CARL RICHARD MOORE 405 With W. I. Quick. The scrotum as a temperature regulator for the testis. Am. i. Physiol., 68: 70-79. The behavior of the testis in transplantation, experimental cryptor- chidism, vasectomy, scrotal insulation and heat application. Endocrinology, 8:493-508. The behavior of the testis under varying conditions and the function of the scrotum: transplantation, cryptorchidism, vasectomy. Minnesota Medicine, 7: 753-61. On the properties of else gonads as controllers of somatic and psychi- cal characteristics. VI. Testicular reactions in experimental cryptorchidism. Am. I. Anat., 34: 269-316. With W. T. Ouick. On the Properties of the Gonads as controllers of a _ 1 ~ ~ somatic and psychical characteristics. VII. Vasectomy in the rabbit. Am. i. Anat., 34:317-36. On the properties of the gonads as controllers of somatic and psychi- cal characteristics. VIII. Heat application and testicular degenera- tion; the function of the scrotum. Am. l. Anat., 34:337-58. 1925 Sex determination and sex differentiation in birds and mammals. Am. Naturalist, 59:177-89. Testicular displacement and temperature regulation (rat, guinea- pig). Anat. Record, 31:303. (A) 1926 The biology of the mammalian testis and scrotum. view of Biology, 1 :4-50. On the properties of the gonads as controllers of somatic and psychical characteristics. IX. Testis graft reactions in different environments (rat). Am. l. Anat., 37:351~16. The activity of displaced testes and its bearing on the problem of the function of the scrotum. Am. I. Physiol., 77: 59-68. The relation of the scrotum to germ cell differentiation in gonad grafts in the guinea pig. Am. Naturalist, 60:324-33. Scrotal replacement of experimental cryptorchid testes and the recovery of spermatogenetic function (guinea pig) . Biol. Bull., 51:112-28. On the effects of sex hormones in determining the sex ratio: a criticism of Kovac's paper. Am. i. Obstet. Gynecol., 11:703-05. Quarterly Re-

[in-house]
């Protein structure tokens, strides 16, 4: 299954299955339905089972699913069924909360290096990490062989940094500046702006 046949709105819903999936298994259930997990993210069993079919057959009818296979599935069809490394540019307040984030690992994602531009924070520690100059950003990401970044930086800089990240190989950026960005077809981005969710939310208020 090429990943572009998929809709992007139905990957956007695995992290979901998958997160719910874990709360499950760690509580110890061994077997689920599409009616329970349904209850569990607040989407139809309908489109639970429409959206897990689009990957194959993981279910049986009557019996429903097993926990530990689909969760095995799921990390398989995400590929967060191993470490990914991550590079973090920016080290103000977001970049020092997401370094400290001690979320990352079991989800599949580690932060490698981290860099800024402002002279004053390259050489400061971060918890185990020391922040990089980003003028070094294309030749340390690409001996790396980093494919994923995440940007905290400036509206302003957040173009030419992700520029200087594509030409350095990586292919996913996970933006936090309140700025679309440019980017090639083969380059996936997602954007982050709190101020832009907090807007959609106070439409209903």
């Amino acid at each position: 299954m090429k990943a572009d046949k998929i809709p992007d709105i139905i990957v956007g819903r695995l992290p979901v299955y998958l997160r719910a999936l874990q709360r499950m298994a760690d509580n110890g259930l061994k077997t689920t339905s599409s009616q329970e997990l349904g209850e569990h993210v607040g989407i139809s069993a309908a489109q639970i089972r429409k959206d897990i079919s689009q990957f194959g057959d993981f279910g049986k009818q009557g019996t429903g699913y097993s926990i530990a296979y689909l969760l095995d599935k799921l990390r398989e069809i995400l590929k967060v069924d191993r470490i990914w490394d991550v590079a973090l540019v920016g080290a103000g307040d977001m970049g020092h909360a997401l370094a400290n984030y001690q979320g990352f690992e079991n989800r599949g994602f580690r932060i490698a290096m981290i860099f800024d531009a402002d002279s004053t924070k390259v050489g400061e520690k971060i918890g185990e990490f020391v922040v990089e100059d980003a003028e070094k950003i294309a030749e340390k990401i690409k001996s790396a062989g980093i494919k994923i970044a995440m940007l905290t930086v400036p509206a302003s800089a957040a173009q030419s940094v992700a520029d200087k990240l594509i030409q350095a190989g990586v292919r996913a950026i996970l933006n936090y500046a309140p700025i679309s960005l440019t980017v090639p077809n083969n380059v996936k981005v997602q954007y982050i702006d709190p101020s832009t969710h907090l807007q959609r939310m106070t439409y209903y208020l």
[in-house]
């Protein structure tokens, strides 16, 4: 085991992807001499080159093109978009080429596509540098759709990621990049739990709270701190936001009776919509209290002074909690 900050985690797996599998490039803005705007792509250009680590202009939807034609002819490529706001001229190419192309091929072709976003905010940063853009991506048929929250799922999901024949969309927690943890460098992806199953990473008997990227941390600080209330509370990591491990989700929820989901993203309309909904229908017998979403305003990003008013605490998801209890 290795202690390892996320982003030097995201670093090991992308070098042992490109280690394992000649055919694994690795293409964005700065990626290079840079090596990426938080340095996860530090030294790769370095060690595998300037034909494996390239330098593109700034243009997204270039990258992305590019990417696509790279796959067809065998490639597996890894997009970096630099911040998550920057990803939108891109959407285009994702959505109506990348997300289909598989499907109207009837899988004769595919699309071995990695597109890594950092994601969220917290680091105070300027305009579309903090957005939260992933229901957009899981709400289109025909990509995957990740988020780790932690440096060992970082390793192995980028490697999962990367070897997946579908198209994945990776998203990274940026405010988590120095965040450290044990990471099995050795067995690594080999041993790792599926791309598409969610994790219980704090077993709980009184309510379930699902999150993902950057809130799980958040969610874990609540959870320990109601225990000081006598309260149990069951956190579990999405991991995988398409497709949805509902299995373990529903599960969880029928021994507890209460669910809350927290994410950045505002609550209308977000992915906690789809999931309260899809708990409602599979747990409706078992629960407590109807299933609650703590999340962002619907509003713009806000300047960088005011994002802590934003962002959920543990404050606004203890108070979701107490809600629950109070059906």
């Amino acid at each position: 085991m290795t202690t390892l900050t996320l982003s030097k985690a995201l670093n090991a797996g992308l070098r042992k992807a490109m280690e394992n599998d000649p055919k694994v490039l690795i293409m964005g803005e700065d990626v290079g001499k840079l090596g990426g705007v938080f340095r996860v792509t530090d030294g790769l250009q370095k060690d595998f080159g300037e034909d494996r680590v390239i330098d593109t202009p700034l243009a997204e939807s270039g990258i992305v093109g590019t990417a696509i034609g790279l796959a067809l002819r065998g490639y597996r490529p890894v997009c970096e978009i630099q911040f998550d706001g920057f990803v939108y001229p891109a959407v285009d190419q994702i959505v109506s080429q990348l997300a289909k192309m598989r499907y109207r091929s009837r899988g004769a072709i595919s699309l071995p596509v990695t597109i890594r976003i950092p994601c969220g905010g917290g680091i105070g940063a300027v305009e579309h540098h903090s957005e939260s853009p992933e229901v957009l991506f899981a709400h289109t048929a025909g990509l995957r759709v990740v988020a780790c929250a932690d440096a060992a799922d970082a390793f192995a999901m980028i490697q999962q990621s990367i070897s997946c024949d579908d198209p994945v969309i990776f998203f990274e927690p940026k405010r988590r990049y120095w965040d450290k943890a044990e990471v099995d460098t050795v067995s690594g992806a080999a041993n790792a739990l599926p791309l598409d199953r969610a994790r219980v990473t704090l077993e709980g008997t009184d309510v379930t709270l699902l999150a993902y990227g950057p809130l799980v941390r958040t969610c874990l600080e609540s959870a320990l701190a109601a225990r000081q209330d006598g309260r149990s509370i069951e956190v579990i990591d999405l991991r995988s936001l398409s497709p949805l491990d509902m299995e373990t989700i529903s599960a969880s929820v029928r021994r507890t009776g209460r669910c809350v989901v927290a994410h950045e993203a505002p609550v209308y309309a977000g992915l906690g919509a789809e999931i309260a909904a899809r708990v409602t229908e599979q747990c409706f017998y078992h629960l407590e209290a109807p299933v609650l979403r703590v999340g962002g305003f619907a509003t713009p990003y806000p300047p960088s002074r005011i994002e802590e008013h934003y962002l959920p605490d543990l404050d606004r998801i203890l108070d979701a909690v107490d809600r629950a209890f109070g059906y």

406 BIOGRAPHICAL MEMOIRS 1927 A qualitative indicator for the testis hormone. Proc. Soc. Exp. Biol. Med., 24:847-48. The motility of spermatozoa as an indicator for the internal secre- tion of the testis. Anat. Record, 37: 119-20. (A) The effect of abdominal temperature on spermatozoa of the guinea pig. Anat. Record, 37:120. (A) The application of the spermatozoon motility reaction as an indi- cator for the testis hormone. Anat. Record, 37:120-21. (A) 1928 On the properties of the gonads as controllers of somatic and psychical characteristics. X. Spermatozoon activity and the testis hormone. J. Exp. Zool., 50:455-94. On the properties of the gonads as controllers of somatic and psychical characteristics. XI. Hormone production in the normal testes, cryptorchid testes and non-living testis grafts as indicated by the spermatozoon motility test. Biol. Bull., 55:339- 57. With L. C. McGee. On the effects of injecting lipoid extracts of bull testes into castrated guinea pigs. Am. J. Physiol., 87:436- 46. 1929 Studies on the testicle with especial reference to transplantation. Nebraska State Medical Journal, 14:184-87. With T. F. Gallagher. On the prevention of castration effects in mammals by testis extract injection. Am. J. Physiol., 89:388-94. With T. F. Gallagher and F. C. Koch. The effects of extracts of testis in correcting the castrated condition in the fowl and in the mammal. Endocrinology, 13:367-74. 1930 With T. F. Gallagher. Seminal vesicle and prostate function as a testis hormone indicator; the electric ejaculation test. Am. I. Anat., 45:39-69; also in Anat. Record, 44:202 (1929~. (A) With D. Price and T. F. Gallagher. Rat prostate cytology as a